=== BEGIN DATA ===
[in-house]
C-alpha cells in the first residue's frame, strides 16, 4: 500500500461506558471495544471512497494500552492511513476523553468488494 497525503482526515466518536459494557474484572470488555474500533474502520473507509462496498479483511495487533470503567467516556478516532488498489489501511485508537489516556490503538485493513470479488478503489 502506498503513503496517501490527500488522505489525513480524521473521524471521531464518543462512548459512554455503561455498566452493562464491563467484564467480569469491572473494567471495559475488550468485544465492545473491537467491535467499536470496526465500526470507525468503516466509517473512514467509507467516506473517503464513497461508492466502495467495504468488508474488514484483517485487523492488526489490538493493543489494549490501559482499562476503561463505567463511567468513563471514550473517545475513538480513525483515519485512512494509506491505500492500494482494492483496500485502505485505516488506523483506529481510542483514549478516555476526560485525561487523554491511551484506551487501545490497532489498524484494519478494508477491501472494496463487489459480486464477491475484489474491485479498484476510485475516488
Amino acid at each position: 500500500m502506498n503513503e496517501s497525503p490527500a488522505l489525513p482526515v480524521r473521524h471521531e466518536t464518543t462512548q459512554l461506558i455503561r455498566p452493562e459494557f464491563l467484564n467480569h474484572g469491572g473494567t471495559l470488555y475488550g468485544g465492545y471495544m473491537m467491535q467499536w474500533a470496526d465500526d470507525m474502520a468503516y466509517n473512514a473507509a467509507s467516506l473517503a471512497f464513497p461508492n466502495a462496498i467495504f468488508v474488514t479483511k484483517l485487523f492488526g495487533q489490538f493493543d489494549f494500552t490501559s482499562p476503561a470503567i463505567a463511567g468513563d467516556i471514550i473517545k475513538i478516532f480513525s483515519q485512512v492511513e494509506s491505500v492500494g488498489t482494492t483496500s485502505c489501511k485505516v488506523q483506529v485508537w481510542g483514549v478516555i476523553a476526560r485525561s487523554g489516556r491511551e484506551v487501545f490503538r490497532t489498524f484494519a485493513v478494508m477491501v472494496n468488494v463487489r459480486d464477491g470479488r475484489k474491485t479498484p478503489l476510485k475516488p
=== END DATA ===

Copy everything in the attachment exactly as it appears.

[in-house]
C-alpha cells in the first residue's frame, strides 16, 4: 500500500461506558471495544471512497494500552492511513476523553468488494 497525503482526515466518536459494557474484572470488555474500533474502520473507509462496498479483511495487533470503567467516556478516532488498489489501511485508537489516556490503538485493513470479488478503489 502506498503513503496517501490527500488522505489525513480524521473521524471521531464518543462512548459512554455503561455498566452493562464491563467484564467480569469491572473494567471495559475488550468485544465492545473491537467491535467499536470496526465500526470507525468503516466509517473512514467509507467516506473517503464513497461508492466502495467495504468488508474488514484483517485487523492488526489490538493493543489494549490501559482499562476503561463505567463511567468513563471514550473517545475513538480513525483515519485512512494509506491505500492500494482494492483496500485502505485505516488506523483506529481510542483514549478516555476526560485525561487523554491511551484506551487501545490497532489498524484494519478494508477491501472494496463487489459480486464477491475484489474491485479498484476510485475516488
Amino acid at each position: 500500500m502506498n503513503e496517501s497525503p490527500a488522505l489525513p482526515v480524521r473521524h471521531e466518536t464518543t462512548q459512554l461506558i455503561r455498566p452493562e459494557f464491563l467484564n467480569h474484572g469491572g473494567t471495559l470488555y475488550g468485544g465492545y471495544m473491537m467491535q467499536w474500533a470496526d465500526d470507525m474502520a468503516y466509517n473512514a473507509a467509507s467516506l473517503a471512497f464513497p461508492n466502495a462496498i467495504f468488508v474488514t479483511k484483517l485487523f492488526g495487533q489490538f493493543d489494549f494500552t490501559s482499562p476503561a470503567i463505567a463511567g468513563d467516556i471514550i473517545k475513538i478516532f480513525s483515519q485512512v492511513e494509506s491505500v492500494g488498489t482494492t483496500s485502505c489501511k485505516v488506523q483506529v485508537w481510542g483514549v478516555i476523553a476526560r485525561s487523554g489516556r491511551e484506551v487501545f490503538r490497532t489498524f484494519a485493513v478494508m477491501v472494496n468488494v463487489r459480486d464477491g470479488r475484489k474491485t479498484p478503489l476510485k475516488p